3. 1. I think the two scenes exemplify the playful yet sterile "lovemaking" and courtship depicted in historically traditional operetta-- there's a lot of coy batting of eyes, snappy-type dialogue that seems to skirt around the fact that the two are attracted to each other. I think you find it in most movies of this era and beyond to the 40's and 50's and even in the 60's...no one wants to come right out and say, "I'm attracted to you," but rather a verbal circling game is played. The scenes are charming and elicit a smile from any viewer, whether that be just liking the scene or baffled by its innocence and "yesteryear" quality that doesn't exist anymore. 2. I have seen many other films with MacDonald in them without Eddy: San Francisco, The Sun Comes Up, The Merry Widow, etc. She's obviously the one MGM in particular pushed, she's the more accessible of the two. If I recall correctly, Nelson Eddy had quite a career of his own with recordings and with radio, but was always considered "wooden" in his acting style, which never seemed the case to me -- he is no better/ no worse than Allan Jones or Howard Keel, two actors who appeared in the same type film roles repeatedly in their heyday. 3. Characters and roles seem very deliberately and sometimes awkwardly overt: "good" girl vs "bad" saloon girl, industrious, valiant Eddy vs. drunks, etc. There wasn't much subtle pidgeonholing going on here (or in any of the early musicals...think of Judy Garland vs. Angela Lansbury in The Harvey Girls: I recall reading that Angela was actually booed and hissed in public for being mean to Judy in the movie (could be an urban legend, but some roles define an actor and the public sometimes thinks you have to be one (a mean person, for instance) to play one.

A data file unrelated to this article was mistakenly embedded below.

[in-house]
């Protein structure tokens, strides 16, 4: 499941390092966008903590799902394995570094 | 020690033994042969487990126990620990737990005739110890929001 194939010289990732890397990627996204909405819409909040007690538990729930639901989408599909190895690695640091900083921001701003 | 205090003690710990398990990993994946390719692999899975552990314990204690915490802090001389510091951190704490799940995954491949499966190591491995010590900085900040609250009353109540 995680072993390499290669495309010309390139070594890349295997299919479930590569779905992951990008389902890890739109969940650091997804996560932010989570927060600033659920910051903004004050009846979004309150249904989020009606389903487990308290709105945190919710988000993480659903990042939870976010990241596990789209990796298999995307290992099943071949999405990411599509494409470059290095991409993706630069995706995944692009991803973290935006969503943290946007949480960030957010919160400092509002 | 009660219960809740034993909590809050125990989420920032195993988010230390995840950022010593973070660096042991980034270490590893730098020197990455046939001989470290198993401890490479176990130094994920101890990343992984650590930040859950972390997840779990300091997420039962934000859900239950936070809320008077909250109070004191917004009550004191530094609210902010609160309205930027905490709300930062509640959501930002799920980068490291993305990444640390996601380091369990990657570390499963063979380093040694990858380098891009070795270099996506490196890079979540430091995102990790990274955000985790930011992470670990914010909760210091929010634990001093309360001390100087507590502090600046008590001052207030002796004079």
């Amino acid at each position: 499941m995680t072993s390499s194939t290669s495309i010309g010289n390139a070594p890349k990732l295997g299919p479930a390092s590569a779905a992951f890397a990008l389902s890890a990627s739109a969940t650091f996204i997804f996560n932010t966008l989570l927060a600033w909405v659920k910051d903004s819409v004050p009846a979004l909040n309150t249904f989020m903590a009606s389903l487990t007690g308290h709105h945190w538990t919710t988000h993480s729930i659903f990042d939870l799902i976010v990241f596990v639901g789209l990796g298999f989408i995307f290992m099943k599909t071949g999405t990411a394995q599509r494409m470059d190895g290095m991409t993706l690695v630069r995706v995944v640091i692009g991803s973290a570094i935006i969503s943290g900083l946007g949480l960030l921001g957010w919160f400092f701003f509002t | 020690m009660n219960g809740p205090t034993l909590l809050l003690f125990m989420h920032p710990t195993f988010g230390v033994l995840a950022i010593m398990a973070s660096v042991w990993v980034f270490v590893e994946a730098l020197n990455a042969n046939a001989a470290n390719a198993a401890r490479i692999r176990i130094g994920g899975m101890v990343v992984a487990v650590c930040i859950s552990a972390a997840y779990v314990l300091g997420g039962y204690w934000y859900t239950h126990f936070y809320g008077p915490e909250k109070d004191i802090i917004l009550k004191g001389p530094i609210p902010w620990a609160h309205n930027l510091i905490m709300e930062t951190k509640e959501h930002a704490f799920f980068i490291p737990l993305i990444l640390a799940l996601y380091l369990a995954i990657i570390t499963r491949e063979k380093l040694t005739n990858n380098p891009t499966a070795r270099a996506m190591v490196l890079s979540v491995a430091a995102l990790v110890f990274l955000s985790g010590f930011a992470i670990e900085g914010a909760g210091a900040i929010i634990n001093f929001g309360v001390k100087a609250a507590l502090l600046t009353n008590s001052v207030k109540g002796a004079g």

4. I don't think the softened scenes like this were confined to just the Depression era. Scenes of a similar vein run through most of the musicals of WW II and well into the early 1950's...nothing too heavy, nothing too serious. It has to do with escapism, which isn't a bad thing and carries an unfortunate negative connotation. This scene reminded me (sort of, figuratively) of the Popeye cartoons when Bluto and Popeye fought for Olive Oyl, and her arms stretched from pulled side to pulled side, longer for Popeye and then longer for Bluto, then longer for Popeye again, and longer for Bluto...who to choose? :)